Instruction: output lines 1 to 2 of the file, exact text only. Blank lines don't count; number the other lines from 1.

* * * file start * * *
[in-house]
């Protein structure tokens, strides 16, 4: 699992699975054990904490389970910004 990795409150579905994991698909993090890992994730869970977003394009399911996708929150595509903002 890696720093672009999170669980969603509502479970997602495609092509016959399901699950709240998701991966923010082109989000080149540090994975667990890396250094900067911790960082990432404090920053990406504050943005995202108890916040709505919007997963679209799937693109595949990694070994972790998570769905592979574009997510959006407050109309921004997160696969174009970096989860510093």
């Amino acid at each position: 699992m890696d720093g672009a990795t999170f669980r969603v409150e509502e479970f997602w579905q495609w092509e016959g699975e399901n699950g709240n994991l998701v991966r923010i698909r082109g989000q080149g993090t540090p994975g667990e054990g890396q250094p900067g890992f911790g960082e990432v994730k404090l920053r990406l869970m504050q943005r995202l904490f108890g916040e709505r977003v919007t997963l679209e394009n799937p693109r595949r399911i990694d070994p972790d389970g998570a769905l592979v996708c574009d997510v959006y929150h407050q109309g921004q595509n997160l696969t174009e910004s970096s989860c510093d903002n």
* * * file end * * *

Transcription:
[in-house]
């Protein structure tokens, strides 16, 4: 699992699975054990904490389970910004 990795409150579905994991698909993090890992994730869970977003394009399911996708929150595509903002 890696720093672009999170669980969603509502479970997602495609092509016959399901699950709240998701991966923010082109989000080149540090994975667990890396250094900067911790960082990432404090920053990406504050943005995202108890916040709505919007997963679209799937693109595949990694070994972790998570769905592979574009997510959006407050109309921004997160696969174009970096989860510093």